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Sunday, November 19, 2017

Fertilizers: Pay for Convenience or Do-It-Yourself?

Q. What are the year-long fertilizer requirements for landscape plants ranging from acid loving to desert lovers such as cacti, palms and other plants to beautify home landscapes.
Many cactus lovers swear byproducts such as cactus juice but most cacti do quite well with a variety of different types of fertilizers
A. Desert gardening and horticulture is more difficult to practice than traditional horticulture talked about on most blogs, information sheets, YouTube videos, books and other places. Most information in the media is derived from “traditional horticulture” and these practices may or may not work in the desert.
This powdered fertilizer meant for dry or liquid applications has combined fertilizers that create more acidity than some other types. But it has other fertilizers in it as well good for acid loving plants.
            When applying fertilizers to landscapes in desert climates and soils, consider soil improvement and irrigation beforehand. Soil improvement, where and when needed, solves many fertilizer issues.
A good citrus fertilizer that can be mimicked by combining other fertilizers less expensive. But it's convenience and knowledge that make the sale for most homeowners.
            The biggest mistake made by desert horticulturists and gardeners is a lack of soil improvement to desert soils when and where needed. Desert soil improvement solves 90% of the fertilizer and irrigation issues in residential landscapes. Because the majority of plants grown in desert landscapes are NOT desert plants.
Compost is a great all around fertilizer for most plants. It contains dozens of different minerals and elements not found in commercial fertilizers. Besides that, good compost is biologically active and help stimulate microorganisms better than commercial fertilizers.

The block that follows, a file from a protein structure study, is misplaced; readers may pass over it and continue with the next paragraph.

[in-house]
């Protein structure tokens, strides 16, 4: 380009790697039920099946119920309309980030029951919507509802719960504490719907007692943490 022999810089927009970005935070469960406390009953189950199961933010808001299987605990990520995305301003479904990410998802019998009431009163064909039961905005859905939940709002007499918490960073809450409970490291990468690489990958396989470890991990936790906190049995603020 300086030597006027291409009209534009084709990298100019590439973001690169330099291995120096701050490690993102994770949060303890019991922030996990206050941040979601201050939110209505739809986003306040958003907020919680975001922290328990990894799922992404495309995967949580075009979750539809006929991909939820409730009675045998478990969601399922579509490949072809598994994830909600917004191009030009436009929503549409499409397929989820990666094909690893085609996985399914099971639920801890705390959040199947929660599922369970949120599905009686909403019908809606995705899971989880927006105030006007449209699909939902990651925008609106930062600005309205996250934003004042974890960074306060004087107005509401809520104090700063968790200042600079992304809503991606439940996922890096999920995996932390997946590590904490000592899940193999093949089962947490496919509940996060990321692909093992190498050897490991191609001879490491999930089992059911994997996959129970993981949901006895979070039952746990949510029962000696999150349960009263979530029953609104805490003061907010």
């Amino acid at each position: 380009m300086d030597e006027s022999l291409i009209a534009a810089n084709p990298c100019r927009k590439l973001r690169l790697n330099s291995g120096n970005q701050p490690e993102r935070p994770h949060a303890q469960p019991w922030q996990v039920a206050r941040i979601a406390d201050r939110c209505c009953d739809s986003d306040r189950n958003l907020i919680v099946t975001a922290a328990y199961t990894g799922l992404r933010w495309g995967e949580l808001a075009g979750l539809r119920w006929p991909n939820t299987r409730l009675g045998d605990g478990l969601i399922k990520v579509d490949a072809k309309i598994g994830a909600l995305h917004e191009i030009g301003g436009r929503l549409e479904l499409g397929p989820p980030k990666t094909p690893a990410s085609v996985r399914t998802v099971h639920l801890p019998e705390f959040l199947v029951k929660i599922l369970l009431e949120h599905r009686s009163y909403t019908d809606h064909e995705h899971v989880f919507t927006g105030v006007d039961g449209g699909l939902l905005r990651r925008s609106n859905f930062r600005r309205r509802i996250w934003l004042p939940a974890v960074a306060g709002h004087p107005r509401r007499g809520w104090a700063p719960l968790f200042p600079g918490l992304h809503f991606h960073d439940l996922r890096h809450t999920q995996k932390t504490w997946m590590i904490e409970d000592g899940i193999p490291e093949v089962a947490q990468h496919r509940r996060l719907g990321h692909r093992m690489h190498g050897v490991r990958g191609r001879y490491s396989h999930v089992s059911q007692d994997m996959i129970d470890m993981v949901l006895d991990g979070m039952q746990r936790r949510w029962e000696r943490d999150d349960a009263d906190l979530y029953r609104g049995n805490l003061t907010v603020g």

Spend more money and effort on improving the soil than buying and applying specialty fertilizers. Improving the soil and using organic surface mulches around non-desert plants reduces the need for chemical soil amendments, fertilizer applications and pesticides.
Called a starter fertilizer because it is high in phosphorus, the middle number. Excellent fertilizer when planting for the first time or seeding in the garden. You can mimic this fertilizer and save a little bit of money but is it worth it?
            With proper soil improvement, here are my recommendations for fertilizer applications, either conventional or organic:
·        nitrogen and potassium is needed by all plants on a regular basis
·        apply phosphorous fertilizers when planting: seed, transplants from containers or bare root, rhizomes, bulbs or any plant just getting started
·        plants grown for their flowers or fruit require at least one fertilizer application of nitrogen plus phosphorus during the growing season and applied 2 weeks before flowering and fruiting
·        fertilize vegetables and annual flowers monthly; lawns every 8 weeks
·        fertilize prized landscape plants more often than “ordinary” landscape plants
·        use specialty fertilizers on rare occasions for very specific reasons

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